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After the 'Peg': a Golden Future

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I had no sooner finished a recent commentary “China About to End Dollar-Peg”, when an inquisitive reader asked me “what's next?” While I had not intended to continue on with this topic, I decided to “take a page” out of Hollywood's book: never pass up the opportunity to make a sequel.


For those who did not read the original commentary, I stated that China would be forced to abandon the “peg” of its currency to the U.S. dollar when inflation explodes in the U.S. (likely some time this year), and had already made most/all of the moves necessary to prepare its economy for a transition away from the U.S. dollar – along with preparing the renminbi to assume the mantle of “reserve currency”.


I generally try not to get too far ahead of myself with such forecasting, as the longer the series of events which one tries to predict, the more those predictions move from the realm of “probabilities” to mere “possibilities”. Thus, while it would make good reading to postulate a detailed future, over a long time-horizon, unless one's name is Nostradamus, free will and a chaotic universe do not allow such certainty.


Nevertheless, there are some observations/deductions which I believe can be made with a reasonable degree of confidence. For those willing to learn from history, some of these “predictions” are nothing more than observations of fixed patterns which are centuries old. The most-obvious of these patterns is the “gold standard”.


Over a period of many centuries, the various tribes of humanity have been afflicted with the bankers' disease known as “fiat currencies” (paper which is deemed to be “money” purely by decree) on countless occasions, and the prescription has been the same every time: a return to a precious metals standard. For those who don't understand why this is true, I recommend reading the previous commentary – which contains a detailed discussion on what is (and what is not) “money”.


Living in a world where every economy has fiat currencies for the first time in history, it doesn't require a particularly astute mind to conclude that precious metals will again be the cure for this banker-spawned “epidemic”. It is really a very simple equation. Greedy bankers keep flooding economies with larger and larger mountains of their worthless paper until even the most gullible sheep loses confidence in this tool (paper money) which the bankers need to proceed with all their other scams to rob an economy of all its wealth.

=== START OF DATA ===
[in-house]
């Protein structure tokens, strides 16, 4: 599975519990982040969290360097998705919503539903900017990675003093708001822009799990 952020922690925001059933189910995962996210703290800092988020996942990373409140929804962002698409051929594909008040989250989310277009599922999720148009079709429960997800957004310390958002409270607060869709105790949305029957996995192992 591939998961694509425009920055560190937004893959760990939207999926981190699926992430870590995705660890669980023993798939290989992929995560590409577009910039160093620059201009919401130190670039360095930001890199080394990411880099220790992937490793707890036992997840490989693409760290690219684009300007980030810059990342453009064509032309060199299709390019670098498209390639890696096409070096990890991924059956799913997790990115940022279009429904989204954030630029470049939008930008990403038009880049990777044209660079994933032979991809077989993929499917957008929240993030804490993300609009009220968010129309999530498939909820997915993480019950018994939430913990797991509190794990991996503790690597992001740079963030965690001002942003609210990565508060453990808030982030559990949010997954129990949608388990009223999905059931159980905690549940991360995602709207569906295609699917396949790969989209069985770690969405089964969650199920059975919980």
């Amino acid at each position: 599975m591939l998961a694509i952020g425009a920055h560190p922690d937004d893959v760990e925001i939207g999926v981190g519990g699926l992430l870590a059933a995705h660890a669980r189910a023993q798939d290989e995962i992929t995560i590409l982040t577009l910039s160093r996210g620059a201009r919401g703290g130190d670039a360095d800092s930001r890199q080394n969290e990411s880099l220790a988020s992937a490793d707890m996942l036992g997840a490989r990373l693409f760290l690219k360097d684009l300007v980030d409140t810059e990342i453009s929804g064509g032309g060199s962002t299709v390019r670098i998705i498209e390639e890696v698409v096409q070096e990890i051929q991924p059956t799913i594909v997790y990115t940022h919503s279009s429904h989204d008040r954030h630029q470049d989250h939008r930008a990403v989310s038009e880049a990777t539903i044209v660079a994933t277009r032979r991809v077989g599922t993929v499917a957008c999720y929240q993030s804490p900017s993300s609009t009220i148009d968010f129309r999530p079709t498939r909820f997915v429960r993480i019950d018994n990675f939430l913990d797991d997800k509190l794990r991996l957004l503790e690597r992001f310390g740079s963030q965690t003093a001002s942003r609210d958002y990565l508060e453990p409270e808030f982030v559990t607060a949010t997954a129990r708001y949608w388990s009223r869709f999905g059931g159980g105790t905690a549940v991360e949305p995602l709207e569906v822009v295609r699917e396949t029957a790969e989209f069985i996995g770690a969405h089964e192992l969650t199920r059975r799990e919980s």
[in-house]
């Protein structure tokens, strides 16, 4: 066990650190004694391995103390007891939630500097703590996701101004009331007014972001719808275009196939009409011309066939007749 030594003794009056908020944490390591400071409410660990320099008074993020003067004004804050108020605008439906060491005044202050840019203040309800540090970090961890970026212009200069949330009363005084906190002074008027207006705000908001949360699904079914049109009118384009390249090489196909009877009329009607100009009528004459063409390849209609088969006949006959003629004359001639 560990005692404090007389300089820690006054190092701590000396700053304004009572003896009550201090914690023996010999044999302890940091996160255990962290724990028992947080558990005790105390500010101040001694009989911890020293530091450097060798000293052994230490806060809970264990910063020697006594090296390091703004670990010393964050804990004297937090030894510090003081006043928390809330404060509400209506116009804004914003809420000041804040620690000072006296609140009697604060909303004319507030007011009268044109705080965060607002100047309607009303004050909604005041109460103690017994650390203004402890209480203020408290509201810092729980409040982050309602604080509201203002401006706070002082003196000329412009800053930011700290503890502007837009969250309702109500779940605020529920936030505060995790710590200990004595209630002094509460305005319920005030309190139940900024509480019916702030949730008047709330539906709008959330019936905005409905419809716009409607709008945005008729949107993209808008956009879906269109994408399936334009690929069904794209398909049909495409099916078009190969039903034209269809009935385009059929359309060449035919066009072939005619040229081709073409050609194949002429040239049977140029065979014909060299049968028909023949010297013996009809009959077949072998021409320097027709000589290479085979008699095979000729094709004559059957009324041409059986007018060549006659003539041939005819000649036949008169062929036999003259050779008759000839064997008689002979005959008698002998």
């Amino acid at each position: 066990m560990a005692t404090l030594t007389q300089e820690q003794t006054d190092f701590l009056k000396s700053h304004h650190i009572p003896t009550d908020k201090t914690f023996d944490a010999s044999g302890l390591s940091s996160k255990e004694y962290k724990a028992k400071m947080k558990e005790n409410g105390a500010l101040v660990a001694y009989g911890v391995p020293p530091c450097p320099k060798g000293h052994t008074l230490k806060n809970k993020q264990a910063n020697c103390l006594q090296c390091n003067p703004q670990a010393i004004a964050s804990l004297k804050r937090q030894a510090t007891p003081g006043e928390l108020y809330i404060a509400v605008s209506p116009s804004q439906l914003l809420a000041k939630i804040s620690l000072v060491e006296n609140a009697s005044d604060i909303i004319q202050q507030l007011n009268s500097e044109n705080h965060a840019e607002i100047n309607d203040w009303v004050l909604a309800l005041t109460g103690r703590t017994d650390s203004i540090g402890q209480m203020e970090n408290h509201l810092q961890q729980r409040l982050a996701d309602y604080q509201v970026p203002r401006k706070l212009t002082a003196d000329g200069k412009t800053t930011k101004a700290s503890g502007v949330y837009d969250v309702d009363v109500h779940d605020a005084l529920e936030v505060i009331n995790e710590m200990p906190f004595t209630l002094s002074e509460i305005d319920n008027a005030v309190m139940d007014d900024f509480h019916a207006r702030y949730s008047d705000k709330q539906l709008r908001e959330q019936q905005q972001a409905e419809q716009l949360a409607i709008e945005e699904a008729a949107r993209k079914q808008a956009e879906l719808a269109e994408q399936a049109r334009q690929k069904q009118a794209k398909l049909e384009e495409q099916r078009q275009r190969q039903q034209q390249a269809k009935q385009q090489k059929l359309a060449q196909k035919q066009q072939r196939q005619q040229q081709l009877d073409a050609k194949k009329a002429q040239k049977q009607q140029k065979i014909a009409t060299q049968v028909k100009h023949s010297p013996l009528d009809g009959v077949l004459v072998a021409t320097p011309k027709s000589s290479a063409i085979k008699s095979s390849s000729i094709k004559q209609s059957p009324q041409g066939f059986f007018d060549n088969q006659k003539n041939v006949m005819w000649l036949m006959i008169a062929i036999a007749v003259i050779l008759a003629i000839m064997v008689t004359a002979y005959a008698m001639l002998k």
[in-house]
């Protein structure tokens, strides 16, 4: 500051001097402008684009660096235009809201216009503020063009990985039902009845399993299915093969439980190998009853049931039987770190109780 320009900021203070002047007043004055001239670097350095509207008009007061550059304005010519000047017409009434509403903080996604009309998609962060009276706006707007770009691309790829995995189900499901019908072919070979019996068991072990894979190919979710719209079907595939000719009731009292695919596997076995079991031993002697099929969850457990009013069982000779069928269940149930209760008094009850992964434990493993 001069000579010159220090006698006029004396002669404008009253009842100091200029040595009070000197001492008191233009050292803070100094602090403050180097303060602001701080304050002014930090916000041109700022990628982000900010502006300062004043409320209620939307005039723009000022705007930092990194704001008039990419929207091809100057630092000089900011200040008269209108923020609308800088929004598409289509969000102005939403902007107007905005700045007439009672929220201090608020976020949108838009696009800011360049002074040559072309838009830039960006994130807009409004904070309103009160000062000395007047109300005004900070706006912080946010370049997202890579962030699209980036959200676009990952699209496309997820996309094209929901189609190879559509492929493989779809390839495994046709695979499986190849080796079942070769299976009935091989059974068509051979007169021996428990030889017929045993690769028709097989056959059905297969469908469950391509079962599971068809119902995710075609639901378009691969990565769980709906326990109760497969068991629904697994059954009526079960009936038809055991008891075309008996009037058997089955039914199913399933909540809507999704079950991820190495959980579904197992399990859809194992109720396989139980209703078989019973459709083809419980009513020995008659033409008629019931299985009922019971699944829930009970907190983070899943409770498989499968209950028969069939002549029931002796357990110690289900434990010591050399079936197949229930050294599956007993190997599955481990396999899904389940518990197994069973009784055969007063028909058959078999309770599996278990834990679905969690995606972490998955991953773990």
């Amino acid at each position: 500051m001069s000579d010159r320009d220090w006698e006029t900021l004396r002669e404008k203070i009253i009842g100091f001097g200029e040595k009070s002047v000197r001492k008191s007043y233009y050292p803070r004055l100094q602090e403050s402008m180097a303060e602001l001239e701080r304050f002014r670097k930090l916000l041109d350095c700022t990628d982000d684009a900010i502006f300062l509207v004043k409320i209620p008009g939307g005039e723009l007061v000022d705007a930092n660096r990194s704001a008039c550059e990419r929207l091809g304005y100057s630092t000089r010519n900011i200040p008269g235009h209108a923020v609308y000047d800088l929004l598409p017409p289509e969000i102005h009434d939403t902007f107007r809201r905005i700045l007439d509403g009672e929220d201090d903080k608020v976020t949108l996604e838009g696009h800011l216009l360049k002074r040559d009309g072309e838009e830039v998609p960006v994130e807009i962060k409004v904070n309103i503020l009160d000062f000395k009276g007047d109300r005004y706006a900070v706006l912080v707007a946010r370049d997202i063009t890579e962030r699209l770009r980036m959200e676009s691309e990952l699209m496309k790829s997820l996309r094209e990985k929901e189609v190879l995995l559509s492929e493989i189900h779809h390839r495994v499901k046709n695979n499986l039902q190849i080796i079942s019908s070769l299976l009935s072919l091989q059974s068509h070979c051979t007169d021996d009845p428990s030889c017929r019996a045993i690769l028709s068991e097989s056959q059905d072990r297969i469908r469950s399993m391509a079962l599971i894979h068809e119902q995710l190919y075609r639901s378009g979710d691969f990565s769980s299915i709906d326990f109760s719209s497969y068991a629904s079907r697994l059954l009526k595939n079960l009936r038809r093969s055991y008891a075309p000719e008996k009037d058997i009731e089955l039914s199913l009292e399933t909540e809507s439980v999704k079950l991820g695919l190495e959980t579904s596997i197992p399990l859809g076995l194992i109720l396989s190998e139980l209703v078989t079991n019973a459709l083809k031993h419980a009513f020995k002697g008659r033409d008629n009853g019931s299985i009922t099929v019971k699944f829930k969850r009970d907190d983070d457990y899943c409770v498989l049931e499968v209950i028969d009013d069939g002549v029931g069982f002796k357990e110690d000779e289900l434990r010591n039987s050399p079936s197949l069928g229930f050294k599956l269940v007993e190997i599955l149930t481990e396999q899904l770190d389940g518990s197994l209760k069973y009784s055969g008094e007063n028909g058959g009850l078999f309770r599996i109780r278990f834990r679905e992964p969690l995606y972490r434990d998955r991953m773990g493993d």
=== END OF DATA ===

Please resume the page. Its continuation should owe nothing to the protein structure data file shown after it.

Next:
Obviously, after losing confidence in one form of banker-paper it would be totally impossible to restore confidence by simply allowing the bankers to create another form of their worthless paper. Thus, it's not a case of societies and economies choosing to re-institute a gold standard from among a number of competing options. There are no other options. Given this basic reality, I claim no credit for “predicting” (along with others) that humanity will make the same choice with its “money” which it has always made.


When we combine the “prediction” that our economies are destined to soon return to a gold-standard, along with the equally certain prediction that China will soon abandon the “peg”, and make the renminbi the new reserve currency, the natural conclusion to reach is that we are about to move from a “fiat” U.S. dollar as reserve currency to a gold-backed renminbi. However, it can't and won't be that simple.


When the British Empire had been sucked-dry from centuries of allowing its bankers free-reign in flooding the economy with their worthless paper, and then enslaving people with debt, the “baton” was passed to the United States as the world's new dominant economy – with the U.S. dollar replacing the British “pound” as the dominant currency for international commerce.


As economic transitions go, it was relatively painless. Thus, the optimists out there may be hoping for an equally smooth transition from the dollar-based U.S. economy to China and the renminbi, as the new vehicle for growth of the global economy and international commerce. Unfortunately, there is no basis for such optimism.


When the British Empire was replaced by the American Empire as the new, dominant economy, the entire world was on a gold-standard – preventing the sort of insane accumulations of debt, and reckless money-printing which characterizes the global economy today. There has never been a scenario where the global economy has attempted a transition from fiat currencies back to a gold standard. Given that such transitions never go smoothly when even a single economy has made such a move, significant economic disruptions are a certainty.